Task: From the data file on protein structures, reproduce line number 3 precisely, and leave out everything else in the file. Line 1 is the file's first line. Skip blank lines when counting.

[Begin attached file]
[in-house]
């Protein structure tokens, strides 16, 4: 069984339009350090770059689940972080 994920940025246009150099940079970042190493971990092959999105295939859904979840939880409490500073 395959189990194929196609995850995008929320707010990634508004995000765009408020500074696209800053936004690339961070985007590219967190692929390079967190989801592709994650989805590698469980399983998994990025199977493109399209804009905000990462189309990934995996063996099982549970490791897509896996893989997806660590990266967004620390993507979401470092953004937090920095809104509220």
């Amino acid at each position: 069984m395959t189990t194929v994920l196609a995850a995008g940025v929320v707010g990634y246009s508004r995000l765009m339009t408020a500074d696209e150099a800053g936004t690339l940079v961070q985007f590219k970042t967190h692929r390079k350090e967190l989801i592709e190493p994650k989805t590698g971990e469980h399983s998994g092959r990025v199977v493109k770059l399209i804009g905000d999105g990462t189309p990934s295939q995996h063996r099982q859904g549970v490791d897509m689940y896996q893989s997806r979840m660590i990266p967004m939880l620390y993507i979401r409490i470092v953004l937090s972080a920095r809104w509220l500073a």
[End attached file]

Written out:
């Amino acid at each position: 069984m395959t189990t194929v994920l196609a995850a995008g940025v929320v707010g990634y246009s508004r995000l765009m339009t408020a500074d696209e150099a800053g936004t690339l940079v961070q985007f590219k970042t967190h692929r390079k350090e967190l989801i592709e190493p994650k989805t590698g971990e469980h399983s998994g092959r990025v199977v493109k770059l399209i804009g905000d999105g990462t189309p990934s295939q995996h063996r099982q859904g549970v490791d897509m689940y896996q893989s997806r979840m660590i990266p967004m939880l620390y993507i979401r409490i470092v953004l937090s972080a920095r809104w509220l500073a």